1. Chinese BBQ (Char Siu) – The secret ingredient to Chinese Takeaway Singapore Noodles is the Chinese BBQ Sauce (Char Siu) Pork.
Although this step can be left out, trust me, it’s easy to prepare and will transform this dish! Marinate your protein in a homemade Char Siu sauce and pan cook or bake.
2. Singapore Noodles Sauce – The key to any delicious Singapore Noodles Stir-fry is the sauce. This can be prepared in under 5-minutes with soy sauce, curry powder, and Shaoxing wine.
Creating delicious Chinese BBQ (Char Siu) Tofu is easy with the help of this recipe and a few ingredients lying around the pantry. Although this step can be left out, it’s easy to prepare and it will transform your dish from awesome to mouth-watering incredible!
1 tsp Chinese 5-spice
1 tbsp Soy Sauce or Tamari Sause
1 tbsp Honey or Maple Syrup
2 tbsp Hoisin Sauce
1 tbsp Tomato Paste
Mix all the ingredients together, stir the tofu through the marinade and rest for a minimum of 20 minutes. Bake in the oven on 180 degrees for 20 minutes.
Vegan Singapore Noodles Stir-Fry with Tofu
Chinese BBQ (Char Siu) Tofu (optional)*
- 1 tsp chinese 5-spice
- 1 tbsp soy sauce or tamari sauce
- 1 tbsp organic honey or maple syrup
- 2 tbsp hoisin sauce
- 1 tbsp tomato paste
- 250g firm tofu water drained and tofu cubed, 2cm pieces
Singapore Noodles Sauce
- 4 tbsp soy sauce or tamari sauce
- 4 tbsp shaoxing wine or chinese cooking wine
- 2 tsp curry powder
- 2 tsp organic honey or maple syrup
Singapore Noodles Stirfry
- 200g rice vermicelli noodles cooked as per packet instructions
- 2 tbsp rice bran oil
- 3 garlic cloves peeled and minced
- 1 tbsp ginger peeled and grated
- 1 red capsicum (bell pepper) seeded and sliced
- 2 carrots peeled and julienned
- 200g sugar snap or snow peas discard the stem and string
Chinese BBQ (Char Siu) Tofu (optional)*
- In a large bowl, combine the Chinese 5 spice, soy sauce, organic honey/maple syrup, hoisin sauce and tomato paste ingredients together. Stir the tofu through the marinade and allow to rest for a minimum of 20 minutes. Bake in the oven on 180 degrees for 20 minutes. Set aside to cool.
Singapore Noodles Sauce
- In a small bowl, combine the soy sauce, shaoxing wine, curry powder and honey/maple syrup. Set aside for later.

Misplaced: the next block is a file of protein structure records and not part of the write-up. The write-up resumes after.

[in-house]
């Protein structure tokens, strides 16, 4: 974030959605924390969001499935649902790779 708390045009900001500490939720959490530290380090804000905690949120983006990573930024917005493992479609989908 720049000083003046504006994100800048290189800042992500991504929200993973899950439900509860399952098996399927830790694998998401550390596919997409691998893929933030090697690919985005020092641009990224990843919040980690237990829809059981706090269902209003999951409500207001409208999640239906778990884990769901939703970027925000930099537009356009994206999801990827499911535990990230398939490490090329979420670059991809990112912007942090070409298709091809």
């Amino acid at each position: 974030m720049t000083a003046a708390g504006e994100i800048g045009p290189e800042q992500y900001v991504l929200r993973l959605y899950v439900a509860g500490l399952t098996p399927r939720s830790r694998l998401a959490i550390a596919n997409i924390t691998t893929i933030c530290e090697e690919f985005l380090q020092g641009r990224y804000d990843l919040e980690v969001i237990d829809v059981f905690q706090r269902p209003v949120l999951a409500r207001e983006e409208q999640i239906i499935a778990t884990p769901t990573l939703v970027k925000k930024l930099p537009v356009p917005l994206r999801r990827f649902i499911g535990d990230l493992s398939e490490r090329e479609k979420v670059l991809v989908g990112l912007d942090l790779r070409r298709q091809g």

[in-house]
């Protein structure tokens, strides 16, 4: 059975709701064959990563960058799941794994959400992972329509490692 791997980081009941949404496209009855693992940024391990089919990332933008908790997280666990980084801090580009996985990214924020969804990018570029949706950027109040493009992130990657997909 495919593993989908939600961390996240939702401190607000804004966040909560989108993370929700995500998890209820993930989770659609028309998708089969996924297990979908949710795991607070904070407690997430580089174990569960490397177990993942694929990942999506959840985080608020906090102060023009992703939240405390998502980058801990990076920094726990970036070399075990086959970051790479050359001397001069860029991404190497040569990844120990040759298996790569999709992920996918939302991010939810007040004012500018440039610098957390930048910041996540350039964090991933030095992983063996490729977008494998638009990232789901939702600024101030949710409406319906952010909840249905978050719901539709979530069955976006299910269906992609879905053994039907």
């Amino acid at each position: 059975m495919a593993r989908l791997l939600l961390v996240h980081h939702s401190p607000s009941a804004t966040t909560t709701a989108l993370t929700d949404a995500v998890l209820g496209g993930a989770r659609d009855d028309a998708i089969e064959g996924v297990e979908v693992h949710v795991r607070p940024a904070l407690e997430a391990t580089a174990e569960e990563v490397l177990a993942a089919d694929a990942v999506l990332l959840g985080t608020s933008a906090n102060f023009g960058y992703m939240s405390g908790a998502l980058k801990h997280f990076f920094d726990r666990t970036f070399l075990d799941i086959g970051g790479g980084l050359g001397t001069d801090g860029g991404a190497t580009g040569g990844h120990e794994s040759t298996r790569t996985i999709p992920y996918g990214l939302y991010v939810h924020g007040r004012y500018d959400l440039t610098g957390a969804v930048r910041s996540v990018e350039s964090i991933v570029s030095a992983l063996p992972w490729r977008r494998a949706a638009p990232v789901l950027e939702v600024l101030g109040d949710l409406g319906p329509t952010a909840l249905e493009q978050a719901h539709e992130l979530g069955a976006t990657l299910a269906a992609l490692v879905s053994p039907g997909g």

Singapore Noodles Stir Fry
- Place the vermicelli noodles in a large bowl filled with boiling water. Soak as per packet instructions. Drain and set aside.
- Preheat a wok and the brown rice bran oil on a medium to high heat. Add the garlic and ginger, cook for 2 minutes. Add the red capsicum, carrot and sugar snap peas and stir fry for 4-5 minutes or until tender.
- Add the cooked vermicelli noodles, char siu tofu and singapore noodles sauce. Toss through the vegetables until everything is evenly distributed and well coated. Serve with fresh cilantro and finely chopped spring onions. Bon Appètit! 🙂
Equipment: This recipe may contain links to products and equipment that I use and love myself. The links may contain affiliate links, meaning if you click the link and make a purchase, I may receive a small commission, at no additional cost to you.
Nutrition: The information shown is an estimate provided by an online nutrition calculator and does not include any other condiments or garnishes. Although Curated Life Studio attempts to provide accurate nutritional information, these figures should be considered as estimates and do not replace or substitute a professional nutritionist’s advice.
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Hey There, I’m Kylie. My passion is plant-based recipes and I want to help you create something gorgeous!
I believe in taking a slow approach to food – to eat locally, seasonally and consciously.
When I’m not taking photos, you can find me wandering the coastal paths of South-East Australia.